MILAN — Sneakers continued to be all over Milan, but brands were also experimenting with ankle boots and buckle shoes. Weekend bags, backpacks and totes came in the softest hides or had a technological spin with the use of nylon. Research and innovation were top of mind to stand out in an increasingly competitive arena.
The Jimmy Choo collection put the focus on technology and utility rather than the usual wild — and unique — patchwork of pattern, color and texture. Sandra Choi, the brand’s creative director, said she wanted to return to the essence of footwear, with shoes meant for movement.
“The primary reason we wear what we wear is for protection and functionality,” said Choi, adding that the collection was about the “visible interplay between the natural leathers and fabrics that are our raw ingredients and the craft, technology and skill that is used to assemble it. These are shoes that move you.”
The brand worked with a lightweight, wear-resistant micro-composite sole, creating styles including a boat shoe/sandal hybrid that can be worn as a slide or a sandal, and sock sneakers and espadrilles made from machine knitted fabric.
There were desert boots, too, made from natural vacchetta and adorned with transparent details, and slides with a safety-buckle detail at the front. Other models, such as espadrilles, had their very functional whipstitching laid bare.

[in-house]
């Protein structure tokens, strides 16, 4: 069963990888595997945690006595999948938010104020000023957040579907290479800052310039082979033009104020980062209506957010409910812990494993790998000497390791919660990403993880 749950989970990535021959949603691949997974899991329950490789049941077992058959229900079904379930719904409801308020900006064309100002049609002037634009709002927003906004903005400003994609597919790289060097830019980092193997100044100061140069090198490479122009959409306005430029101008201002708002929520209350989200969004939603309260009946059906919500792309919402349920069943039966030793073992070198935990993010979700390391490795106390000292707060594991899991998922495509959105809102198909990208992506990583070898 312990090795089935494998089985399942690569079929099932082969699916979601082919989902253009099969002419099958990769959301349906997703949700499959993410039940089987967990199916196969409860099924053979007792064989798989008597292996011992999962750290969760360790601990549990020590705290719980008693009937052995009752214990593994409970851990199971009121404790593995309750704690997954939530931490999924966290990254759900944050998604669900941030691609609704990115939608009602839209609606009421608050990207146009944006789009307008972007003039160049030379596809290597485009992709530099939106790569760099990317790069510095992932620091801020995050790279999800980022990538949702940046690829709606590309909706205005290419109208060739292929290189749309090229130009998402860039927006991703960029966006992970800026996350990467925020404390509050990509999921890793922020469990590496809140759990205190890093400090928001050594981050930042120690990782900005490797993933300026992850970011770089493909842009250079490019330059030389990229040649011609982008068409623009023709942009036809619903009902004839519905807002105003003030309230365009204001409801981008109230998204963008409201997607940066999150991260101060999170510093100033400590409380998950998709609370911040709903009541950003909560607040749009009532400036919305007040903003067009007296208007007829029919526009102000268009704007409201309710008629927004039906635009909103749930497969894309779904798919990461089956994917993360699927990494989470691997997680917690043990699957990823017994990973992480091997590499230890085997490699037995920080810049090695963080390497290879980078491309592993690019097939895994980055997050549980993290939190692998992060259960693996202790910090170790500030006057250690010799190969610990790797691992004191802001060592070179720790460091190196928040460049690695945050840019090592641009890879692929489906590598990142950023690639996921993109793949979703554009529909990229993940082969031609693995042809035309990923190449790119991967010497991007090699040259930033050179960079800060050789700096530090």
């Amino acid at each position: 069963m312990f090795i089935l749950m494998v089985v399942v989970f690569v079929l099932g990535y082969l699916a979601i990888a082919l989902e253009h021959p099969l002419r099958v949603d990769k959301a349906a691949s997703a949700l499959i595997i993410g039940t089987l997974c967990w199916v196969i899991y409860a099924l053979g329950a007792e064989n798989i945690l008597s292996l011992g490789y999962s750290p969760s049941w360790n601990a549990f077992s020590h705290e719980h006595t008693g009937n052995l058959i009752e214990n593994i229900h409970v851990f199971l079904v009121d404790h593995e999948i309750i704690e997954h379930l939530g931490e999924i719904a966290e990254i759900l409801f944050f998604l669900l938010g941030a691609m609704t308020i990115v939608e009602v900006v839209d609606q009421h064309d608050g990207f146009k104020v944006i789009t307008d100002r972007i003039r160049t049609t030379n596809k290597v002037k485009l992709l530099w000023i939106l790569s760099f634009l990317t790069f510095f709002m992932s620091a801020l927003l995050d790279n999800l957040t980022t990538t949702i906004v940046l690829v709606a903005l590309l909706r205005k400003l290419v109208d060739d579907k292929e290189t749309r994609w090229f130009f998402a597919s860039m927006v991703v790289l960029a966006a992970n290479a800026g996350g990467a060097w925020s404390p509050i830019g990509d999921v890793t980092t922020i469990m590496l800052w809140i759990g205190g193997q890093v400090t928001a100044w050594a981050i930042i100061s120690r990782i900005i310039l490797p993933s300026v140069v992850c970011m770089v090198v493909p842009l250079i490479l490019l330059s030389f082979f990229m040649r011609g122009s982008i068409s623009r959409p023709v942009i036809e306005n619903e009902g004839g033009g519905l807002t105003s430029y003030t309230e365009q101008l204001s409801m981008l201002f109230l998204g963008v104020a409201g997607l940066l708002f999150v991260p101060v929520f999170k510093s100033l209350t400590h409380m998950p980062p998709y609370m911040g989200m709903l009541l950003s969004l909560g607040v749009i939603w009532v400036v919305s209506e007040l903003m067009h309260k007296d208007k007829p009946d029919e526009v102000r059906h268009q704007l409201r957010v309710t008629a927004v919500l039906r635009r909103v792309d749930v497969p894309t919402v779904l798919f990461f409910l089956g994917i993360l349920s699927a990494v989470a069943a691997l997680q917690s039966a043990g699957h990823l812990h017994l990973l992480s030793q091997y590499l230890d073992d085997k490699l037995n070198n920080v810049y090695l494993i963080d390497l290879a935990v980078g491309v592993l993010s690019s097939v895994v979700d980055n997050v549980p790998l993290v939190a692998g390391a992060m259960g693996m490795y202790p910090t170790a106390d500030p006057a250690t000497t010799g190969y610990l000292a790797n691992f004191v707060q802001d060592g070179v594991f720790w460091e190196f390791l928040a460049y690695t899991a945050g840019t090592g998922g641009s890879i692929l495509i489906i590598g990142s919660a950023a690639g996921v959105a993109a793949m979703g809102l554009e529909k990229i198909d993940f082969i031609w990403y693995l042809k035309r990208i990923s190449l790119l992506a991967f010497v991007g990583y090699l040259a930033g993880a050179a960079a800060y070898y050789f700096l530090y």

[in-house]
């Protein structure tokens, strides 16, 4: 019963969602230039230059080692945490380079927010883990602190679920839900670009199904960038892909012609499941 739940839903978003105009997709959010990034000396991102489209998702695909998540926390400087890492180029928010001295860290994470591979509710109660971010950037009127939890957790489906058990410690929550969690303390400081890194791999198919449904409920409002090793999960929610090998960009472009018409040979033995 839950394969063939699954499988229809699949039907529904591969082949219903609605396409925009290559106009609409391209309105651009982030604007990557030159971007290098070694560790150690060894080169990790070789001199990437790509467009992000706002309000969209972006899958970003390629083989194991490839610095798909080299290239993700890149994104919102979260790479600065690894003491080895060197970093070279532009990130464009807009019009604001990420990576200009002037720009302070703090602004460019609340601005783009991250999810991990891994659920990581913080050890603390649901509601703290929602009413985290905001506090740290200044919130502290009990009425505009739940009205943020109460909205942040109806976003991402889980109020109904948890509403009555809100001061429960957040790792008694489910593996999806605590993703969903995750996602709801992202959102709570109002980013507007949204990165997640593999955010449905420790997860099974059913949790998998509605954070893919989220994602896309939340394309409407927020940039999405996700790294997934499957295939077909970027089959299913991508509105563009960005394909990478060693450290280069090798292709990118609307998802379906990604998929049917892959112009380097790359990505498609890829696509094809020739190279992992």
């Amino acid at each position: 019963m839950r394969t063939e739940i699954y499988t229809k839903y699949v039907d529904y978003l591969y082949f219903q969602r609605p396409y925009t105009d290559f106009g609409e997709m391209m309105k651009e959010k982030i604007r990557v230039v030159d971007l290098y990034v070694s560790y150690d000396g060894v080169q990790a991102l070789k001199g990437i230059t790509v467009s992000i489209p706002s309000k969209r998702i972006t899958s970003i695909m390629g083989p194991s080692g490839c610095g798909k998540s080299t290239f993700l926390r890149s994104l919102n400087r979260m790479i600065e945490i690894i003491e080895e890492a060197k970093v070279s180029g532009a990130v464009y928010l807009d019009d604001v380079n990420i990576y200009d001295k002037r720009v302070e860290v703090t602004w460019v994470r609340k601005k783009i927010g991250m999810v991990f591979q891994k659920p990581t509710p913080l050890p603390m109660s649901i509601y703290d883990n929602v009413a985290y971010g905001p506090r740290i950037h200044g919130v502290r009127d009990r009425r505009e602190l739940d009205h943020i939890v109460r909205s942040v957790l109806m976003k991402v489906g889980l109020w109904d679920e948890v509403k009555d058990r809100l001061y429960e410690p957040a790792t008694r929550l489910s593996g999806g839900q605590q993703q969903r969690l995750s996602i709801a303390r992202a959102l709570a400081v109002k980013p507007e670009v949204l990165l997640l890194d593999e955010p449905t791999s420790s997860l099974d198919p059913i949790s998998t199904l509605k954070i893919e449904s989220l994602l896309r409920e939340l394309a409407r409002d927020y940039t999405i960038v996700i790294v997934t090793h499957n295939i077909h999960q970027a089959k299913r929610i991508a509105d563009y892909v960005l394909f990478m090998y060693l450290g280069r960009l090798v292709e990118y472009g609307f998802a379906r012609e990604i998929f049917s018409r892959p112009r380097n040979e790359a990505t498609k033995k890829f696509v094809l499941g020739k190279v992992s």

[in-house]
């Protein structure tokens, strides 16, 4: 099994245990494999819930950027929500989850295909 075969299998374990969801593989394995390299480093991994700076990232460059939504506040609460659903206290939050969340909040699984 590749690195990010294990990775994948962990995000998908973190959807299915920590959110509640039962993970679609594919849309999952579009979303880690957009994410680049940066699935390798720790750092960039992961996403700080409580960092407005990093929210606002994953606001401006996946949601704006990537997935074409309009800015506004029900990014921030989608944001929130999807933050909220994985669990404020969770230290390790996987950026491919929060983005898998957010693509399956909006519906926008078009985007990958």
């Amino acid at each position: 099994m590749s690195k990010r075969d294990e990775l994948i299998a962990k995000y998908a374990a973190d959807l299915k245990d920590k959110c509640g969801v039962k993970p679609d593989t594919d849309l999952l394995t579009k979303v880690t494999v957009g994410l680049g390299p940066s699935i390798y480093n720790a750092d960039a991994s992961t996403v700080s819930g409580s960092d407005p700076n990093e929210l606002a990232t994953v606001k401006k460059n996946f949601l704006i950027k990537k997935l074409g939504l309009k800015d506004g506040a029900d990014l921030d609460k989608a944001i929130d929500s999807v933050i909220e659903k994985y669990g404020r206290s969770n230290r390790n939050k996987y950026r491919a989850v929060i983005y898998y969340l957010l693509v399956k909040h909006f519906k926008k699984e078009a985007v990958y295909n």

Fans of the more flamboyant Jimmy Choo designs will just have to take a deep breath this season and find the beauty in their technologically advanced boots that are actually made for walking.
Zanellato did not veer from its understated style while updating designs and materials. Founder and creative director Franco Zanellato researched a technical nylon material, often flanked by exclusive hides in an all-black color palette “as a starting point,” he said, on weekend bags and backpacks. The brand’s staple Blandine pattern was seen on a canvas tote with a resin patina, and flanked by the softest napa or juxtaposed against raffia — perfect for the summer. A padded, down model was also a standout with a geometric design that formed the letter Z.
Santoni’s double buckle shoes were hand colored and polished in a new palette including natural tones of green, or in suede with a soft and foldable heel. With woven trimmings on the vamp, the models couldn’t look more luxurious.
Orciani further expanded its range of belts with the no-buckle belt that fit any waist or the beautiful hand-painted designs with references to the world of rock music or ethnic touches. The bags and backpacks were functional in the softest suede or hides juxtaposed with canvas, enriched with pockets galore.
Giuseppe Zanotti riffed off ready-to-wear and drew inspiration from fabrics a man might find in his closet. Sneakers were made from recycled jeans, canvas came rubber coated to resemble leather and elsewhere leathers were treated with distressing techniques borrowed from the denim industry. Slippers were done in pinstripes and silk jacquards.
Presented in an industrial space based on its factory construction line, Church’s showed new takes on its classics, such as a derby in soft white leather, loafers in Union Jack colors and a new suede and canvas interpretation of the Shanghai boot. It also unveiled a new briefcase line fashioned in the same classic leathers as the shoes.
At Car Shoe, a new capsule, dubbed The Unbranded Collection, is proof the label doesn’t take itself too seriously: Its signature driving shoe comes with the words “The Original Car Shoe — Patented in 1963,” screen printed in gold on the vamp. Elsewhere, suede Chelsea boots and moccasins got a sporty update with new runner-style shoes in contrast white.